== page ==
root, seed, leaf
Cruising along the bike path, I often noticed how healthy the plants looked behind the big fence separating the arsenic-heavy soil from the rest of the bike path near Lexington Playground. I thought maybe they should be smaller, having to deal with all that toxic overload; but now I realize that, in their little cage, they’re protected from all the dog pee.
It was the Burdock that made me stop and peer through the fence like it was a wild plant zoo. I went over and pressed my hands against the chain-link, astonished at the sight of the biggest Burdock I had ever seen. (Doesn’t get more exciting than this, folks.). Another point on why the Burdock would be so much larger in arsenic-heavy soil is that some plants have a propensity for neutralizing the toxic effects of certain heavy metals and such from our soil.
Burdock is, first and foremost, an alterative – meaning that it alters the body into a more stable state of homeostasis. It clears the skin, but moreso through its blood-cleansing action. And it clears the blood more through its liver-purifying action. By cleansing the liver, it filters waste and thus reduces the load on the circulatory system, so its effects are seen throughout other body systems, purifying and rejuvenating them. Its plant signature is its enormous leaves. Those plants with large leaves are often indicated for organs with a large surface area (like Mullein for the lungs and Comfrey for the skin, which we’ll mention in later posts), and Burdock speaks directly to the liver.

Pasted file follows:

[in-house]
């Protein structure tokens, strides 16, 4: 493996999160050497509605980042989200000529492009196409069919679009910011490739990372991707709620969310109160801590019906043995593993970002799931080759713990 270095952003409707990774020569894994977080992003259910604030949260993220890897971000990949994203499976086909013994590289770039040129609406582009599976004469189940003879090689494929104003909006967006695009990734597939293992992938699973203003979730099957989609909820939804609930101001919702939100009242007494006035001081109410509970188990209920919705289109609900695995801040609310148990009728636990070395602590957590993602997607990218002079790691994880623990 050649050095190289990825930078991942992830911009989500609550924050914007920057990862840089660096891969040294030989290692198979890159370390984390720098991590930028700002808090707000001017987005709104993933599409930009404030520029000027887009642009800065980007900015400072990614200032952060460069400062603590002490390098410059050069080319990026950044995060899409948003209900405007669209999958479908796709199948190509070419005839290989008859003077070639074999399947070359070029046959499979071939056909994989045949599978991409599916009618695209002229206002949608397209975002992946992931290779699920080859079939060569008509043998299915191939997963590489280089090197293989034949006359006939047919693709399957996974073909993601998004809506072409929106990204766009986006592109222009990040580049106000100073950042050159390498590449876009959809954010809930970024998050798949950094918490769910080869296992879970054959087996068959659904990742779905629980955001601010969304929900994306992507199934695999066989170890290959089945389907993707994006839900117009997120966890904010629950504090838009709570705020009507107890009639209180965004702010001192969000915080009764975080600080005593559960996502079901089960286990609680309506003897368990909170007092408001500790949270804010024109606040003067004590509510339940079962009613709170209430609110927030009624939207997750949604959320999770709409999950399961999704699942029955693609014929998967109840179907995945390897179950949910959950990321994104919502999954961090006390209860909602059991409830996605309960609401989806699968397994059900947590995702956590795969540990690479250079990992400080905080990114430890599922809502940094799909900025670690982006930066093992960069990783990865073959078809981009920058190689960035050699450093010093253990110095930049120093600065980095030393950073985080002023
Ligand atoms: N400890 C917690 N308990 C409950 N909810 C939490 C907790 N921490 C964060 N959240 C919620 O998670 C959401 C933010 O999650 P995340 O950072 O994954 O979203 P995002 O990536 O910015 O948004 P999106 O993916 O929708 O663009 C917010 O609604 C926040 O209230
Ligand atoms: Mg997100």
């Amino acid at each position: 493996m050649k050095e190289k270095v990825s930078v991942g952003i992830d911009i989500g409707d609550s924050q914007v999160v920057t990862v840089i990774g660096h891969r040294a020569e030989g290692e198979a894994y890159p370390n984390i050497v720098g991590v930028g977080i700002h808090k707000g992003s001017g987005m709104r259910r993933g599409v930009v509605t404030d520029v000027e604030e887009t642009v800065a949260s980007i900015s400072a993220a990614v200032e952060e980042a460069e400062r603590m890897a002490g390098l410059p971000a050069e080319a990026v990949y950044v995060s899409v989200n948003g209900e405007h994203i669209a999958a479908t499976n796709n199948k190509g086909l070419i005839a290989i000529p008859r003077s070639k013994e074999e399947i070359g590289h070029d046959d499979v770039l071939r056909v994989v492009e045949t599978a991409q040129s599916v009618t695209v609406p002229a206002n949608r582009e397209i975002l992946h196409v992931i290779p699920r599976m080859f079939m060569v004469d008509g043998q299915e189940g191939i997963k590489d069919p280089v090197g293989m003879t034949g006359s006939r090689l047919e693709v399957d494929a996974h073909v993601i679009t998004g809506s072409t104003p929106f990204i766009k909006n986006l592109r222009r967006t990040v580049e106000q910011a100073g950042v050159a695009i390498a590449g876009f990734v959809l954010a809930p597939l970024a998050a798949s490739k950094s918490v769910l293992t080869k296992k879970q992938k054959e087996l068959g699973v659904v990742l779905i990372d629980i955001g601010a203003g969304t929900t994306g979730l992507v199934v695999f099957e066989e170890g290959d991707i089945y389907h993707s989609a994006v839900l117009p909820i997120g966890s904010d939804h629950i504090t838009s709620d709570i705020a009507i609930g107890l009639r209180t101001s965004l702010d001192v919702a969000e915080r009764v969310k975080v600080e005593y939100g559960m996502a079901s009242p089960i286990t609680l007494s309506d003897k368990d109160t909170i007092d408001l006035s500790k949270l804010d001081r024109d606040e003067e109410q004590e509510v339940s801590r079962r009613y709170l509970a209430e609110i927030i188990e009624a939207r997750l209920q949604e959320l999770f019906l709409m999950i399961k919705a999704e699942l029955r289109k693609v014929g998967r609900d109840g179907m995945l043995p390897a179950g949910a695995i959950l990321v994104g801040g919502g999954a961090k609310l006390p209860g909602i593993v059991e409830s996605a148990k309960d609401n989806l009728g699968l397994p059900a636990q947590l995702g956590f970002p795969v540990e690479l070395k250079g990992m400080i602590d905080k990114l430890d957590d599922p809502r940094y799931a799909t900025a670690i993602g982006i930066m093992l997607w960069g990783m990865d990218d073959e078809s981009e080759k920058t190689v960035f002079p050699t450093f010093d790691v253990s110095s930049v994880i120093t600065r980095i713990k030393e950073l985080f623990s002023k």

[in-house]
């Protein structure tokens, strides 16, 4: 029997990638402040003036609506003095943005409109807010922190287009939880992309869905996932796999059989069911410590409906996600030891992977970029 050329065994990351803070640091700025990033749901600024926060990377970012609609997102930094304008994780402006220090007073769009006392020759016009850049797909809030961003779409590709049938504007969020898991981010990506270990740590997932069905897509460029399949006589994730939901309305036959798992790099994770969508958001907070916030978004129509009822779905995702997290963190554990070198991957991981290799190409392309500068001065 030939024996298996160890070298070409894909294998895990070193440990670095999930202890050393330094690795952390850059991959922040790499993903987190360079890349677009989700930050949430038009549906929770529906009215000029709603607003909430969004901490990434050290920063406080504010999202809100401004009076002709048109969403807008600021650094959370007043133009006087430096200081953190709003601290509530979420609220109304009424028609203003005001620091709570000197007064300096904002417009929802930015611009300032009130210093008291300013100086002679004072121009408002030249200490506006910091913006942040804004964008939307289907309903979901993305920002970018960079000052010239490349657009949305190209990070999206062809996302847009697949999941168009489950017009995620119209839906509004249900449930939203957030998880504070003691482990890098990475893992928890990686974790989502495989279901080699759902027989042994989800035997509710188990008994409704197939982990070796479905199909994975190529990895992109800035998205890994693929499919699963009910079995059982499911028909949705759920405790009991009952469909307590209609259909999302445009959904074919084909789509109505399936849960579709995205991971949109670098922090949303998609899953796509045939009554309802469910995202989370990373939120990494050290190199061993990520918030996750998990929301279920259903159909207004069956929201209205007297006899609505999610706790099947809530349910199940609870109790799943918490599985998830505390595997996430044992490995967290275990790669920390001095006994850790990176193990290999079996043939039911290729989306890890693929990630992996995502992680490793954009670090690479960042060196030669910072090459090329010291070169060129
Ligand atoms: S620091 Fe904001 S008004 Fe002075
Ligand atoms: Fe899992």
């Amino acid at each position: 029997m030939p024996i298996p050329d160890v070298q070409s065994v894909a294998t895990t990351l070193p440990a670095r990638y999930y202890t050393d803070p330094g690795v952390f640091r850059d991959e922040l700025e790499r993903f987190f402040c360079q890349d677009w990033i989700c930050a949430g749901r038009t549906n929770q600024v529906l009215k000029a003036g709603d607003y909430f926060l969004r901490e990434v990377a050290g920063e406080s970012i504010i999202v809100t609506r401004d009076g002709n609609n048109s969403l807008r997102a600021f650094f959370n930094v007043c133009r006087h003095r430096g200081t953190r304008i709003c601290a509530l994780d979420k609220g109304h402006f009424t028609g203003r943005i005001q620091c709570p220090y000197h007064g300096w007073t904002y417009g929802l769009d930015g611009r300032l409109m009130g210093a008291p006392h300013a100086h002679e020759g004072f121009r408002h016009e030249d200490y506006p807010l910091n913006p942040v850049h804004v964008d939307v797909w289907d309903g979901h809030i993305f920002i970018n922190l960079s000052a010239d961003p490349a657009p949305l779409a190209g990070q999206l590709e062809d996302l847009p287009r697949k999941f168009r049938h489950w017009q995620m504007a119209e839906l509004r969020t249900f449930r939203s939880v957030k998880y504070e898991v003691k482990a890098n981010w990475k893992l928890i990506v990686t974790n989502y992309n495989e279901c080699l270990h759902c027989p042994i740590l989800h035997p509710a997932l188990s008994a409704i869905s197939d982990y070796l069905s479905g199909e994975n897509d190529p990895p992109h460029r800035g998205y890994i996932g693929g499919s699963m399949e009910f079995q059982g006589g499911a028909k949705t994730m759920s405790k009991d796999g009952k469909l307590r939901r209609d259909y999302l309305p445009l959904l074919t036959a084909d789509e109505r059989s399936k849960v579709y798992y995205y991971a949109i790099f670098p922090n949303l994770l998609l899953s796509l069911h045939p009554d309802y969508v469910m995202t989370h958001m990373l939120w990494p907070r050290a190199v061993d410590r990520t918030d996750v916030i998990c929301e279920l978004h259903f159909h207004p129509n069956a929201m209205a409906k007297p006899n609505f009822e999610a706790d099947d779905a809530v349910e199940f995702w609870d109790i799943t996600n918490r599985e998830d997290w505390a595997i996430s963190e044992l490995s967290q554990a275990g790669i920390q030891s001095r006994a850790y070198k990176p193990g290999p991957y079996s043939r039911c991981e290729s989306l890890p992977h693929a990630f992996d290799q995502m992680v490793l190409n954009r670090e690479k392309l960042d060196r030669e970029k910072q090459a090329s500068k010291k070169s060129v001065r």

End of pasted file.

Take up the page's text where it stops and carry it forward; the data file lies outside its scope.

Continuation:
It’s a bitter plant, which stimulates digestive juices – especially bile secretion, which aids the digestive process. This is the foremost liver tonic, and is gentle enough for long-term use or with the senior dog – even those with pre-existing liver or kidney disease.
It’s rich in iron and other minerals, as well as vitamins A. C, D, and E. Fall is here, and it’s time for harvesting roots! I love Somerville, but this is yet another reason to head for Maine in the coming weeks…